In this Jan. 6, 2017 photo, Juneau residents participate in the World’s Largest Lesson at Eaglecrest Ski Area. (Michael Penn | Juneau Empire File)

In this Jan. 6, 2017 photo, Juneau residents participate in the World’s Largest Lesson at Eaglecrest Ski Area. (Michael Penn | Juneau Empire File)

Not just a ski area? Eaglecrest proposes new summertime activities to attract tourists

Some big changes are in the works

Eaglecrest Ski Area might not be an accurate name for much longer.

Eaglecrest General Manager Dave Scanlan and board member Mike Satre presented an idea to the City and Borough of Juneau Assembly Committee of the Whole Monday night that would expand Eaglecrest’s summertime offerings to include a rope course, mountain coaster, expanded zip lining, mountain bike trails and a new gondola lift.

Assembly members were receptive to the idea. Eaglecrest representatives said they would aim to capitalize on the summer cruise ship crowds that come to town.

“This is the single greatest news I have heard come out of Eaglecrest since I’ve lived in Juneau — all 24 years,” said Assembly member Wade Bryson. “I couldn’t be more pleased.”

The matter did not require Assembly action, but Scanlan said it was important to be transparent about the potentially big development and make sure it was something the Assembly would view favorably.

He said he was pleased with Assembly members’ response.

[Bill that would allow Eaglecrest to serve alcohol passes Legislature]

The possible big project would come with an estimated $30-$35 million price tag, Scanlan and Satre said.

Where that money would come from is being worked out, Scanlan said.

He said Eaglecrest could handle the debt without requiring Juneau taxpayers to take on any burden, but a public-private partnership could be possible, too.

Currently, Eaglecrest is subsidized by the city. Scanlan said it receives $700,000 annually for operation and usually another $225,000-$250,000 for deferred maintenance and other things. That tallies up to be just short of $1 million, and Scanlan said this year it helped Eaglecrest to basically break even.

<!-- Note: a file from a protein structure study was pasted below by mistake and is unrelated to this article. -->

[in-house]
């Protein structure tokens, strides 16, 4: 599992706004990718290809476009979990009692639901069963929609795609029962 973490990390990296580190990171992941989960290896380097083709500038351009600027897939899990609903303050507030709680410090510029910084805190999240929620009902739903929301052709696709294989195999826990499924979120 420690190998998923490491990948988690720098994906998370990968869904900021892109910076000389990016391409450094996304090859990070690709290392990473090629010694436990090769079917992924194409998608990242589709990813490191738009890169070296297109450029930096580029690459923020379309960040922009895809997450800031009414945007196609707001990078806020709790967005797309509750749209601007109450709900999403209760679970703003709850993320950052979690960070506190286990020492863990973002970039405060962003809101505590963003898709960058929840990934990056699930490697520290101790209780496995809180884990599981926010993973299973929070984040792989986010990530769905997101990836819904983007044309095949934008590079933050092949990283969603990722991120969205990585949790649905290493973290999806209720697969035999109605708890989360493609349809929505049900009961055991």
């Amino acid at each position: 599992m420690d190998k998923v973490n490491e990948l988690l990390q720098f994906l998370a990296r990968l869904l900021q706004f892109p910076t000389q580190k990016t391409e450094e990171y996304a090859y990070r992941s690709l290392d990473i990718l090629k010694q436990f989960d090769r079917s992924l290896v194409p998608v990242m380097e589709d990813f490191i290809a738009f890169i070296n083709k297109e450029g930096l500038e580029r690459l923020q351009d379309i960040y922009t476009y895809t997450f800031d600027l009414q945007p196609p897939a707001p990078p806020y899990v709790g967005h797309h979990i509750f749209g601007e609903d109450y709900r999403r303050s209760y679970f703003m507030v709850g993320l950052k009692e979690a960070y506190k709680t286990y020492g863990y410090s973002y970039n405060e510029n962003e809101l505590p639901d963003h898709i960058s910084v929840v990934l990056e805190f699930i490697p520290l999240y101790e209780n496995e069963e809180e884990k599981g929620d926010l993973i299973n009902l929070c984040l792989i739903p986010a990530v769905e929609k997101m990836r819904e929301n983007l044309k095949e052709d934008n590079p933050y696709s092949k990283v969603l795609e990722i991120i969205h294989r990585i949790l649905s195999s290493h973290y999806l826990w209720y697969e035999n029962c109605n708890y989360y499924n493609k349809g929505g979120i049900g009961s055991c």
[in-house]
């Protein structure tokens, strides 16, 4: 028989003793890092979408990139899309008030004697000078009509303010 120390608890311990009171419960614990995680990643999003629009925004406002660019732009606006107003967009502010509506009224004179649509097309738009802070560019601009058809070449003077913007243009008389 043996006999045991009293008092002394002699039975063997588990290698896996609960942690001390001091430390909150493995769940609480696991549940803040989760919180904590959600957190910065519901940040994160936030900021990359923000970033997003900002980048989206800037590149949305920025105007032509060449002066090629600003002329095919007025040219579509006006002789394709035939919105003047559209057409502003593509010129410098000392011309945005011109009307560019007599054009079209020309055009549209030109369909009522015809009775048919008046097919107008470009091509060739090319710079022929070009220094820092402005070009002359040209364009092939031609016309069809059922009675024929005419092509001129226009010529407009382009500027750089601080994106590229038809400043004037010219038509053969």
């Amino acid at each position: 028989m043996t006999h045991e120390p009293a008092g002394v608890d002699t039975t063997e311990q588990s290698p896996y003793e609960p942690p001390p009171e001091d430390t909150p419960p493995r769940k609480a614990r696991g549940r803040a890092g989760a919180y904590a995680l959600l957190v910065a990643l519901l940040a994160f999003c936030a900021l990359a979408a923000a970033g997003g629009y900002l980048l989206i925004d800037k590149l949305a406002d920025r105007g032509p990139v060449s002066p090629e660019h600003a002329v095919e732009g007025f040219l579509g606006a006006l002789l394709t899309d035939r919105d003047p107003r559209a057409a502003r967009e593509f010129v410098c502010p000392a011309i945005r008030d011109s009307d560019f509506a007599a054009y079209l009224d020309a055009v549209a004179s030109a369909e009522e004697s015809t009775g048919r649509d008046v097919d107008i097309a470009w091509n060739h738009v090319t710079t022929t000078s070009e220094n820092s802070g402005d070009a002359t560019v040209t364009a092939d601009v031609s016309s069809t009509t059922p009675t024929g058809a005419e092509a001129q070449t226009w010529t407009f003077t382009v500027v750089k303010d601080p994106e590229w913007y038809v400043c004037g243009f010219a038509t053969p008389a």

Satre said it’s hoped that increased summer revenue would mean eliminating the need for that subsidy.

“We believe this is an opportunity to pay for itself and generate additional revenue for Juneau,” Satre said.

Additionally, he and Scanlan said it’s hoped making Eaglecrest more attractive to tourists would reduce some of the pressure on other local points of interest.

[Neighborhoods air tourism complaints]

“We kind of see a golden opportunity,” Scanlan said.

Scanlan said that’s something he hoped to have figured out by the fall, when he would hope to return to the Assembly with a more concrete plan.

In the short-term, Scanlan said he wants to start gauging public reception to the idea and receive input from Juneau residents.

“We’re hopeful to start our public meetings in the next two weeks or so,” Scanlan said. “We want to pursue this on as quick of a timeline as possible.”

• Contact reporter Ben Hohenstatt at (907)523-2243 or Follow him on Twitter at @BenHohenstatt.

More in News

The Coast Guard Cutter Polar Star (WAGB-10) is in the fast Ice Jan. 2, 2020, approximately 20 miles north of McMurdo Station, Antarctica. (Senior Chief Petty Officer NyxoLyno Cangemi / USCG)
Coast Guard heavy icebreaker retasked for Arctic deployment

The ship typically spends these months breaking trail to McMurdo Station in Antarctica.

This 2020 electron microscope image provided by the National Institute of Allergy and Infectious Diseases - Rocky Mountain Laboratories shows SARS-CoV-2 virus particles which causes COVID-19, isolated from a patient in the U.S., emerging from the surface of cells cultured in a lab. On Monday, Oct. 5, 2020, the top U.S. public health agency said that coronavirus can spread greater distances through the air than 6 feet, particularly in poorly ventilated and enclosed spaces. But agency officials continued to say such spread is uncommon, and current social distancing guidelines still make sense. (NIAID-RML via AP)
COVID at a glance

The most recent state and local numbers.

This July 17, 2017 photo shows the Governor’s Mansion. The Calhoun Avenue residence will be open for trick-or-treaters the evening of Saturday, Oct. 31. (Michael Penn / Juneau Empire File)
Governor’s Mansion to open for trick-or-treaters

“Not even a global pandemic could stop this spooky-fun event!”

This 2020 electron microscope image made available by the National Institute of Allergy and Infectious Diseases shows a Novel Coronavirus SARS-CoV-2 particle isolated from a patient, in a laboratory in Fort Detrick, Md. Coronaviruses, including the newest one, are named for the spikes that cover their outer surface like a crown, or corona in Latin. Using those club-shaped spikes, the virus latches on to the outer wall of a human cell, invades it and replicates, creating viruses to hijack more cells. (NIAID / NIH)
CBJ reports 26 new COVID-19 cases

None are in the homeless population.

Blank Unemployment Benefits formq
State cites tech woes for delay in increased jobless aid

Payments had been expected this week.

The Juneau Police Department, March 20, 2020. (Michael S. Lockett | Juneau Empire)
This is a police car.  It has always been a police car.
Police calls for Friday, Oct. 30, 2020

This report contains public information from law enforcement and public safety agencies.

Most Read